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October 31, 2008
NORTH CAROLINA WESLEYAN COLLEGE, ROCKY MOUNT. NORTH CAROLINA 27804
NCWC Professor: McCain Will Win
NC, Obama the National Election
Following the final presidential debate on October 15, the Decree staff conducted an email interview with Dr Cameron
Matthews, assistant professor of political science at NC Wesleyan.
Q. What are your general impressions A. A lot. With the exception of 1980,
of the campaign so far? voters tend to vote Democratic when the
A. It has been nasty. I think there is economy is bad. I think that is a great
a certain amount of animosity between
Senators McCain and Obama that has
spilled into the campaign. There also
might be some fatigue on the part of the
public by this point in the campaign. It
has been a long, long road to get here and
voters, I think, are ready to move on.
Q. In what ways have the presidential
and vice-presidential debates helped
A. I think the debates have only
marginally helped Obama. Post-debate
polls have all had him “winning”, which
is, of course, better than losing. But to
the extent to which the debates help
people choose who to vote for, I don’t
think they help a great deal. A voter
who is still undecided at this point in the
campaign will probably remain so until
Election Day. Also, the word “debate”
implies, well, a debate. These are more
like join press conferences. In the famous
Lincoln/Douglas debates, the first
candidate to speak had an hour to talk,
not a few minutes. The man rebutting
had 90 minutes. That is a debate.
Q. McCain criticized Obama for
declining federal campaign matching
funds. Looking back, was that a prudent
move by Obama? Why?
A. Money is the mother’s milk of
politics, so while is was a blatantly politi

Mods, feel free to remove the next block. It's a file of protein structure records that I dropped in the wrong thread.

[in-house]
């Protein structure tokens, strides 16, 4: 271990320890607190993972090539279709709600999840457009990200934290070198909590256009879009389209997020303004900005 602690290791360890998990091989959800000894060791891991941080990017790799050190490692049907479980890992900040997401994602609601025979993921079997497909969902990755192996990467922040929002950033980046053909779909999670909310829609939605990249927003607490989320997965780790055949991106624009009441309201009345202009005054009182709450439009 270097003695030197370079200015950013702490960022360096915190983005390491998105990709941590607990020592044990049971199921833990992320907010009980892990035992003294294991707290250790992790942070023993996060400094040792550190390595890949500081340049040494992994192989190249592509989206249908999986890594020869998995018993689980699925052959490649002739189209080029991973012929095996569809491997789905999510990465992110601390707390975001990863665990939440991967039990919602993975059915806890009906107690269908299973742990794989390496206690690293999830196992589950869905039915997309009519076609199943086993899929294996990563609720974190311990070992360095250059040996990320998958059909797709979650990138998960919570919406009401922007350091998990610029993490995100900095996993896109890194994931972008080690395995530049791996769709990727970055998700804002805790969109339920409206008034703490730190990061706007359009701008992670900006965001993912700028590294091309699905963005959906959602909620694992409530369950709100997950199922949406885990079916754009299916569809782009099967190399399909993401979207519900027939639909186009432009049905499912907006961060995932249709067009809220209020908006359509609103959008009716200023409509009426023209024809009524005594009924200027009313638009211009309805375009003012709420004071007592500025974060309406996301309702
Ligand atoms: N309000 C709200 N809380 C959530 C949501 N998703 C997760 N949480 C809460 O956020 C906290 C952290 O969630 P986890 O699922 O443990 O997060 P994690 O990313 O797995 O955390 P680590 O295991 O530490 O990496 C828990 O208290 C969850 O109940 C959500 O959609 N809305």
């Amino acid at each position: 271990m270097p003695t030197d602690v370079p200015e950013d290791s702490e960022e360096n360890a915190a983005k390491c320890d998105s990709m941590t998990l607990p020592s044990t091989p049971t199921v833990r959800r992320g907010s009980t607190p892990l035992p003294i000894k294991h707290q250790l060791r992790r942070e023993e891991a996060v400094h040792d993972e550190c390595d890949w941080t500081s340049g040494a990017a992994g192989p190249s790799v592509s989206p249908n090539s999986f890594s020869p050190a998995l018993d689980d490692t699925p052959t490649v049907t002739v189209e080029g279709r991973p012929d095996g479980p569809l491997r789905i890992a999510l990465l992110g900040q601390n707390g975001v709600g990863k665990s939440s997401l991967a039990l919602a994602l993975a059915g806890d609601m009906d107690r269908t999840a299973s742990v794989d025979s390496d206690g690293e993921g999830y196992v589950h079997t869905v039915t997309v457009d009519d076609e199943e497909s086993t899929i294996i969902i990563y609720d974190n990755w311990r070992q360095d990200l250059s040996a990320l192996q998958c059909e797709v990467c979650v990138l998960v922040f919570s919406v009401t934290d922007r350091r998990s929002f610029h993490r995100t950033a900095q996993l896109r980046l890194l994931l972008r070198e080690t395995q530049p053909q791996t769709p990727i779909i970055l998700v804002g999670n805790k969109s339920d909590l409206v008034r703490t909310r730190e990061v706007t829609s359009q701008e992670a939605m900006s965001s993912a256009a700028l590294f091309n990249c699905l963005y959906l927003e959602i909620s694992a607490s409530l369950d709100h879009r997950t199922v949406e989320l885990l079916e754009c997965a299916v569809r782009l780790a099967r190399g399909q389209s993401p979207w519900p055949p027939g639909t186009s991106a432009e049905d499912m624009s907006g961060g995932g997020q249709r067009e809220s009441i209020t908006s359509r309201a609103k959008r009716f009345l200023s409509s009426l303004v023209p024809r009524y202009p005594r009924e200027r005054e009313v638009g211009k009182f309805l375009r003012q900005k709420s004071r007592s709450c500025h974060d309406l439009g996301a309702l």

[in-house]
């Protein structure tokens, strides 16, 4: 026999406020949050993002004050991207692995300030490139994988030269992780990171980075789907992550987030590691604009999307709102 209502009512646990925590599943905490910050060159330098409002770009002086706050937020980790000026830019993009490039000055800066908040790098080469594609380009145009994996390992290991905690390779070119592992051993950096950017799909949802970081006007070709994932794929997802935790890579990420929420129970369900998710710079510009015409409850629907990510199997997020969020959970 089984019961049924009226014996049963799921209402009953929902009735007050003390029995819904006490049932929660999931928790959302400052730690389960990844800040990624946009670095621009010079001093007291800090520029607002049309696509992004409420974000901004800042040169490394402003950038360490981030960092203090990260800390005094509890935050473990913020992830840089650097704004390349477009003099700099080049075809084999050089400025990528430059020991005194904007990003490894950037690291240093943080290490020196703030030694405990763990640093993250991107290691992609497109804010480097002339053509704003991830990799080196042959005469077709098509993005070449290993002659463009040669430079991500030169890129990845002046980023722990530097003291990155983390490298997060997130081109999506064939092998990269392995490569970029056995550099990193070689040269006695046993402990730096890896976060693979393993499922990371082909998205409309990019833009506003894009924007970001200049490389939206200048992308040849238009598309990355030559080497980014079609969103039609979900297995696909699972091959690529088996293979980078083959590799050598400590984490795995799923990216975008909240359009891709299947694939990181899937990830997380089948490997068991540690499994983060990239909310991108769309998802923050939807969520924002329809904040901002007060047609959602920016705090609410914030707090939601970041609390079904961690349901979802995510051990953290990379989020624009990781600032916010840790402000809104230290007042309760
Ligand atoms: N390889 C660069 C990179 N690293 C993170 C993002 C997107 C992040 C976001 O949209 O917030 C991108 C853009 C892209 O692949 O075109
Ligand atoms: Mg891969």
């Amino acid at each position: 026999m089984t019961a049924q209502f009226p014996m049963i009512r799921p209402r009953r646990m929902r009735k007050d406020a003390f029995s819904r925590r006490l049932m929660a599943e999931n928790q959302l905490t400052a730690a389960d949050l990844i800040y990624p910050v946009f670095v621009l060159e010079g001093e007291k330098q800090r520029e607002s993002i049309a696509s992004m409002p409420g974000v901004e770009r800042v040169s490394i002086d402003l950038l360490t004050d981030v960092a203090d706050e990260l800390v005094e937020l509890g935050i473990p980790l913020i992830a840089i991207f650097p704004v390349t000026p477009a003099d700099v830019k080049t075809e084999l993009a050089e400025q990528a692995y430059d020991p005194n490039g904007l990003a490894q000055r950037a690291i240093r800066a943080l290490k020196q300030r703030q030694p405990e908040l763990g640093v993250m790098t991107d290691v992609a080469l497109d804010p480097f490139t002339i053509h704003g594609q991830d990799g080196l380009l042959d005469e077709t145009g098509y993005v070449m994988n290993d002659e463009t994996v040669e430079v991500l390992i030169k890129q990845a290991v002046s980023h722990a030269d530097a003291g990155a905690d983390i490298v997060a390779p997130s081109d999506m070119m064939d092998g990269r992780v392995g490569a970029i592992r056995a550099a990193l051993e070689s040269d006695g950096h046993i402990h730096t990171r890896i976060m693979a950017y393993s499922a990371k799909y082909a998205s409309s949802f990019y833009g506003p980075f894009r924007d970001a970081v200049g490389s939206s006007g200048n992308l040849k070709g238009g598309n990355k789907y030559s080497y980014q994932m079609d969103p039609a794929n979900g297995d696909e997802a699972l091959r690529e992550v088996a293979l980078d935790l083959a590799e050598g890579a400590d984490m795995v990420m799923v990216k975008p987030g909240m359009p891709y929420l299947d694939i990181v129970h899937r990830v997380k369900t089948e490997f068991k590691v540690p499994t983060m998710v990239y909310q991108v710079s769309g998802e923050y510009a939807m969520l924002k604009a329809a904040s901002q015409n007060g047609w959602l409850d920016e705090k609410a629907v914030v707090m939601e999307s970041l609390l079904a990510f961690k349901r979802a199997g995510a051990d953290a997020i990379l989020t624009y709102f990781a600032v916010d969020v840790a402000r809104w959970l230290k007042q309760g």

cal move it was also a prudent move.
Senator Obama can raise a great deal of
money. He can out-raise Senator McCain
and then outspend him, which he has
done to great effect.
Q. Many were impressed with
McCain’s selection of Sarah Pal in when
it was first announced over the summer.
What are your thoughts on it now?
A. I still think it was a good move.
Her numbers have dropped since her
announcement, but that was to be
expected since she was such an unknown
nationally. She remains a good choice
because the conservatives are very
excited about her and are more likely to
vote on November 4 because she’s on
the ticket. Since Senator McCain needs
the conservatives and because she can
deliver them, she’s a good pick. Also,
unlike other favorite candidates of the
conservatives, she can draw 50,000 to
her public appearances. Anyone who can
do that is not a drain on the ticket.
Q. McCain abandoned Michigan in
early October. What does that suggest to
you about his overall campaign?
A. It suggests he’ll lose Michigan.
It also suggests that Senator McCain
is in a position where he has to use his
resources as strategically as possible. He
is not as privileged as Senator Obama
in terms of campaign spending, so he
has to spend what he has where it can
do the most good. The polls must have
indicated Michigan was not a good place
to spend money.
Q. How much will Obama’s associa
tions with the Rev. Jeremiah Wright and
William Ayers, the so-called “Domestic
Terrorist,” hurt him?
A. Voters are already aware of these
since they came out in the primary
(where I think they did some damage),
so it won’t be new, which reduces their
impact. Some people will not vote for
Senator Obama because of such associa
tions, but I think they were unlikely to
vote for him anyway.
Q. How successful has Obama been at
tying McCain to the Bush presidency?
A. I won’t know that until I see some
exit polling, but it is certainly a major
theme of his campaign. He keeps repeat
ing it, which tells me that the Obama
campaign thinks it’s working.
Q. To what extent will being a
Republican at a time of economic crisis
part of FDR’s legacy.
Q. In the final analysis, how much will
race, gender, and age come into play as
voter’s cast their ballots?
A. Some, I think. There is some part of
Senator Obama’s support that is only on
■ paper. Minority and women candidates
generally under-perform on Election
Day. In other words, they receive less of
the vote on the day of the election than
polls predict they’ll receive. This happens
because some poll respondents will say
they are going to vote for the female or
non-white candidate because that’s what
they feel they should say. It’s called
“social desirability” and, I think, it is
making Obama’s numbers soft.
Q. Predict the winners in some of the
A. It will be McCain in Indiana and
Missouri, and Obama in Florida, Ohio,
Colorado, Pennsylvania, Virginia and
New Mexico. I reserve the right to
change these before November 4.
Q. Where else might McCain and
Obama pick up surprise wins?
A. I don’t think McCain will pick up
anything we can call a surprise. Obama